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This is a good lesson for all child performers. A good (or bad) example is Miley Cyrus. For years she was "Hannah Montana", this very sweet girl trying to live a double life: both pop star and everyday girl. Once she got her chance, she rebelled against her image, and BOY did she rebel. You couldn't have had a stronger, more violent break from that almost virginal image than seeing Cyrus thrust her behind at the crotch of a man old enough to be her father, tongue sticking out, using a large foam finger to perform lewd acts on herself. Nothing says "I'm NOT a good girl" than showing your fans you can dry hump Daddy to music. Since then, Cyrus has gone out of her way to trash her former image, going so far as to say in a Saturday Night Live monologue that if anyone wonders whatever happened to Hannah Montana, she was murdered.
This is what happens now, when child performers who have been given a particular image to fit one character attempt to change said image in a hurry. Rather than take cues from a Roddy McDowall, who opted to slowly transition to adult roles by taking roles that allowed for mental and physical growth, there seems to be a desire to so obliterate one past image into a more brazen one to show that he/she is now a "man/woman" (or in Cyrus' case, a pansexual...her own words). There's been speculation as to whether McDowall was gay or not. It's of no interest to me, but he and I think other successful child-to-adult performers understood that being an adult is more than just being able to fulfill your sexual desires whatever they may be. It is in behaving like an adult: accepting responsibility, not making a public spectacle of yourself, and concentrating on the work, not on how much flesh you show.
It's interesting to note that McDowall's lifelong friend Elizabeth Taylor was considered extremely desirable and sexual, yet never appeared topless or performed public acts of lewdness.
Lesson Number One: Don't Tie Yourself to a Particular Screen Image, But If You Do, Move to Different Parts Slowly to Allow for Growth Instead of Making a Total Break.
A second aspect of McDowall's successful transition is that unlike other child performers, he had other interests outside filmmaking which he developed. McDowall was a renowned photographer, publishing his work in magazines and books. In short, McDowall understood (like most adults I imagine) that there is your work and there is your private pursuits. He loved photography and derived pleasure from taking pictures (and also from film preservation, which I believe he was an early advocate of). What you do to earn money is your job. What you do outside your job is your passion.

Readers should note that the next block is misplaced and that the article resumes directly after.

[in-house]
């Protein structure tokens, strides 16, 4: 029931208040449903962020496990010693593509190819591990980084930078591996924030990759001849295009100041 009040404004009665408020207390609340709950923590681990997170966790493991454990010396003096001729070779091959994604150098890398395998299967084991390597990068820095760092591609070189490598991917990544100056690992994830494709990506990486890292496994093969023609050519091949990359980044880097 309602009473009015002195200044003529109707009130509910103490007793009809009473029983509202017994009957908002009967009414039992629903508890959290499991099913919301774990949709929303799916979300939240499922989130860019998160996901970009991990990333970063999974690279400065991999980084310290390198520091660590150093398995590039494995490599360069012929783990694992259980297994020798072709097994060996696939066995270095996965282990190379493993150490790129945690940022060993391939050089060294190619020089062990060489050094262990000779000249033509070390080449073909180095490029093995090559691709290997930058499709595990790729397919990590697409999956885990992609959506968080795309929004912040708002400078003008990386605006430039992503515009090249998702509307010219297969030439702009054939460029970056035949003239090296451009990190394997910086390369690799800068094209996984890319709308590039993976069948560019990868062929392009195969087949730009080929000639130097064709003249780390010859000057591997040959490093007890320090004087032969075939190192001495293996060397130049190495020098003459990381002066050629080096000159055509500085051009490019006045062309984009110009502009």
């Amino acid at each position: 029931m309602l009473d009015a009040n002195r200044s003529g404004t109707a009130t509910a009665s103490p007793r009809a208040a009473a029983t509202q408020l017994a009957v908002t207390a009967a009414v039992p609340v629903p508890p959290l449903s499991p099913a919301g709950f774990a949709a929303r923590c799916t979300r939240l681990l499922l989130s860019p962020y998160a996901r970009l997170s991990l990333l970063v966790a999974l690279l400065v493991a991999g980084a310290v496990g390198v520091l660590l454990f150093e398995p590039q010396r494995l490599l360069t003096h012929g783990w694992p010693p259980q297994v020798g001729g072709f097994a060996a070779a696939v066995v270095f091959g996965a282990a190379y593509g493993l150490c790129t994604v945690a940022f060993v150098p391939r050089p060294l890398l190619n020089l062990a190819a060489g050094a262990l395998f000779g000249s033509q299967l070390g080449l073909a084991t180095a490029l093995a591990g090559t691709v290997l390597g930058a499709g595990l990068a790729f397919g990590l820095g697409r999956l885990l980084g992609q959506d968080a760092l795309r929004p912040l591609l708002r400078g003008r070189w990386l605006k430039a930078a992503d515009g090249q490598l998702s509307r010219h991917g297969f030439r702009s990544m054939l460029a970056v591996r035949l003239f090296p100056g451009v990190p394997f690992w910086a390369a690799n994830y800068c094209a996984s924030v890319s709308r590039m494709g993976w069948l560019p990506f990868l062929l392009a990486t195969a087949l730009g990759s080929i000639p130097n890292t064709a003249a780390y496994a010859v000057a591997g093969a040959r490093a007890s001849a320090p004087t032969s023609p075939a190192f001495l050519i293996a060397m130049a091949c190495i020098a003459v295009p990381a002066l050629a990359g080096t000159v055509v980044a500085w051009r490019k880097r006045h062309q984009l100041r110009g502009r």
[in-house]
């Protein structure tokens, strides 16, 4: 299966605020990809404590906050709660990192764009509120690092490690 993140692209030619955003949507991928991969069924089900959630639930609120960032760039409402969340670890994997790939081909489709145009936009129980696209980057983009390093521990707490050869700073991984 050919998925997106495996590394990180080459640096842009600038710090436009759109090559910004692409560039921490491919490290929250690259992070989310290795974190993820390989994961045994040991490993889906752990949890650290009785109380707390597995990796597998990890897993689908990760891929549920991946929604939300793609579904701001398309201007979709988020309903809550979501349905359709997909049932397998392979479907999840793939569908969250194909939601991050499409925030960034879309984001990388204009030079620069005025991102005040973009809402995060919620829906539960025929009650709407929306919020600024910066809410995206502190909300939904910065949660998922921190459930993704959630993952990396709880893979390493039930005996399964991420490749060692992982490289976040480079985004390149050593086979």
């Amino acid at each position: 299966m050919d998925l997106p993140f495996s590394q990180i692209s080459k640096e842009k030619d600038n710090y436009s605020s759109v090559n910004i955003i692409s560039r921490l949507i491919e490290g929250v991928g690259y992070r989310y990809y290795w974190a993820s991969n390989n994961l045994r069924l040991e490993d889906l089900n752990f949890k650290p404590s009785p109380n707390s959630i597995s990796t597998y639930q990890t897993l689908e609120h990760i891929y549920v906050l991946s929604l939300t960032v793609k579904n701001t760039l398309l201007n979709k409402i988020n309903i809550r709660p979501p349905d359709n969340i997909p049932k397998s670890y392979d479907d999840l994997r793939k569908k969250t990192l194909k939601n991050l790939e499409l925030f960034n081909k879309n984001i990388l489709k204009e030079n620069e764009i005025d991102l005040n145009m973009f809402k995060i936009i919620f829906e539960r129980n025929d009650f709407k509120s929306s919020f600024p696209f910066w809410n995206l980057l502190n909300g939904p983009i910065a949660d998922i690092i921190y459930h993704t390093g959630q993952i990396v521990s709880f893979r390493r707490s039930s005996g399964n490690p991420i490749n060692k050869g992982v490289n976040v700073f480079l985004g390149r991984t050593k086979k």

For example, I work at a public library, and I love almost every minute of it. However, I don't see the library as the sum total of my life (though on occasion I have tried to open either my car or my house with my work keys and have answered my home phone by asking how can I help them). Film is one of my passions, as is baseball, architecture, and travel. These are the things and pursuits that bring joy into my life. They add that unique variety into my life. Photography did the same for McDowall.
For some of today's stars though, there is nothing outside themselves, no contemplation, no sense of being anything other than your 'brand'. To be honest, while I've heard of Kendall and Kylie Jenner, I would not be able to tell you who is whom, let alone what makes them of any interest to anyone outside their family and immediate circle of friends. Why do so many people 'follow' them, care about what they do, what they wear, who they socialize with, what they say? I know why they are famous (they appear on a television program centered around them and their extended family), but the reason exactly why I or anyone should bother to know All About Jenner escapes me. I think they have done nothing to merit the notoriety they have, and I wonder if in McDowall's era of the studio system the general public would have cared either.